Wednesday, 28 July 2010

Summing it all up?


It's an odd feeling of elation and let down when you finish a cycle tour and reach the destination you've been dreaming of for the past year. We opted to hit the Med at beyond Narbonne instead of Perpignan for a number of reasons, but felt that the 30 mile saving at the med end was more than ofset by the 100 extra miles we'd somehow accumulated over the whole trip. I think it was a harder test than we'd expected, hillier in the north - with roman roads that seemed to go on and up forever, as well as days of getting completely soaked on the Canal du Midi and others when we couldn't physically ride between 1 and 5 as temperatures hit 38c. Some days we flew, and our average of 75 was fine. I'd have to say that touring unsupported - with camping gear - places a hell of a lot more strain on you and the bikes. James and I suffered mechanical problems, which could have been avoided with a bike MOT before the ride. We were lucky to find help from strangers but we could've lost days or come unstuck on a back road at one of the hottest points of the day and that would have been distinctly unfunny.

We got tetchy with each other at times, and sometimes over trivial things but always made up and moved on. It's important to know before the ride that you can be honest with each other. We laughed a lot, and morale wise that's important. Bidon soakings were common and we all enjoyed victories in the 'make rules up as you go along' 'king of the mountains' and 'sprint (or 'burn') competitions. We were all strong and weaker on different days, but remembered the rule that the pace is determined by what everyone is capable of.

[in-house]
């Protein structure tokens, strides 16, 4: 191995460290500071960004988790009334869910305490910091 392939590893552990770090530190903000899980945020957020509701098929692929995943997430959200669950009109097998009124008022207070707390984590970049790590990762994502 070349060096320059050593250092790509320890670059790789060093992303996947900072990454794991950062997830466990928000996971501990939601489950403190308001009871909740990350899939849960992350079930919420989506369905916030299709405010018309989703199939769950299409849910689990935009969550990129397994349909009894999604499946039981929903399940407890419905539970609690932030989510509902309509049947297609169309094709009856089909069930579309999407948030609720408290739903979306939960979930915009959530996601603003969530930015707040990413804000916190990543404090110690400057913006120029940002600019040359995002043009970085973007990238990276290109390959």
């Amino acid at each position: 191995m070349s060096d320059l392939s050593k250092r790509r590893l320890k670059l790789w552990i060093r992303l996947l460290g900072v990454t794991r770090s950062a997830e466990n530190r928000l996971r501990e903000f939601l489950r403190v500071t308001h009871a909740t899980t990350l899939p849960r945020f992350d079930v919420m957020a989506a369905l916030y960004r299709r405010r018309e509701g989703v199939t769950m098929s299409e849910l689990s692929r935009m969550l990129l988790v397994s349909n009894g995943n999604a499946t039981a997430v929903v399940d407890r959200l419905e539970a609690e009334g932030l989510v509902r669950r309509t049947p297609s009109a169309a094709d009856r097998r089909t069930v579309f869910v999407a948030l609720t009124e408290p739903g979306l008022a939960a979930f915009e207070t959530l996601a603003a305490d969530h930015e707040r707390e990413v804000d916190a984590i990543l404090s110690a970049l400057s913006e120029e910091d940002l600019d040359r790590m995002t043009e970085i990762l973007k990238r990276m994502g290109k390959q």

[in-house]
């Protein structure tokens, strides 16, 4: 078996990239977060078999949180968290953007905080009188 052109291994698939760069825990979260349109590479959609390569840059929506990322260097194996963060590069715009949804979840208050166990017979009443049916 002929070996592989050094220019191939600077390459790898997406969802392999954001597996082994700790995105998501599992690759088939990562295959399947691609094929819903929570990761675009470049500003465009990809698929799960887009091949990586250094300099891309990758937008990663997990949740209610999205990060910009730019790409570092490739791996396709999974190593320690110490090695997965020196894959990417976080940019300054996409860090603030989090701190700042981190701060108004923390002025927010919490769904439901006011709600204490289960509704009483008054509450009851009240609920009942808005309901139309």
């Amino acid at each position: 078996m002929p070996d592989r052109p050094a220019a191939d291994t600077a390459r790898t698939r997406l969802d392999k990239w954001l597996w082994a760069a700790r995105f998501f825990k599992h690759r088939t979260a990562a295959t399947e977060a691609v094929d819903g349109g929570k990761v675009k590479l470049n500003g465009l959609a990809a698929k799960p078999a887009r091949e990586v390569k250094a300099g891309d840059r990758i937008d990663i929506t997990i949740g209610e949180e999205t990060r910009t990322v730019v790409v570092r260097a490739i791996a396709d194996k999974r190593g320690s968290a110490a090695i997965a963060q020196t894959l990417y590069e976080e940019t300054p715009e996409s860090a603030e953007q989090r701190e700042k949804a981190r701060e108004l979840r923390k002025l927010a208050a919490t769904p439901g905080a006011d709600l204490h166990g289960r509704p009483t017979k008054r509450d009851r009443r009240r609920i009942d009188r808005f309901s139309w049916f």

Jeff did a brilliant job of mapping our route and offering alternatives along the way. James's pragmatic contributions in this (avoiding detours to Jeffs beloved waterways) were important too. Penny's bursts of 'Men of Harlech' (even though he doesn't actually know the real words) on theCanal du Midi and in the hills spurred us on no end.

Both James and Jeff were mindful of the back problems I've had and (with the exception of the day they shoved lager into my bags en route to Lezay) did more than their share in terms of carrying provisions. James did the lions share of the tent packing for me, showing that it is possible to be both Welsh and a decent person.... We faced and overcame - or just cycled very rapidly away from - some terrible enemies. In James's case, he is possibly the only builder alive who doesn't enjoy the sun, and even on our arrival at Grisain, he was confronted with the deadliest of all molluscs, the oyster, when Jeff and Jane treated us to a plate of 'fruits de la mer'.
He just doesn't want to try them OK?

It was incredible to see the landscape changing every day as well as finding new wildlife and vegetation. Giant musk rats weighing up to 10 kilos and water snakes in the canal, flamingos in the marshes of Narbonne and wild deer on the run into Cognac. The vineyards, peach and kiwi groves, palm trees, fig and aloe vera as we got further south all told us we were a long way from Stoke on Trent. Crickets were everywhere and cacaphonous as we rounded the last hills leading to Narbonne, although we never actually saw one.

At the time of writing we've raised contributions of over £650 towards Douglas Macmillan Hospices, which we hope will eventally reach our target of £1500. Thanks to everyone who's sponsored us.

Toulouse - to-home.

Up at 7.00 for petit dejeneur on our own at the HDM, and it's a treat to have cereal, a croissant and milky coffee before we set off. It's five minutes to the station and the process of dismantling and packing the bikes goes smoothly enough.

A small, sunburnt chap pulls his ancient steel framed bike and bodged together trailer next to us. He's a dead ringer for Bilbo Baggins, but is in fact Simon, a teacher from Paris. Simon, who's English, tells us to check the platform display against our tickets to see exactly where our carriage will pull in. This seems ingenious and high tech to us, but doesn't quite work out that way when the train pulls in and our carriage stops 100 metres or so from the spot predicted.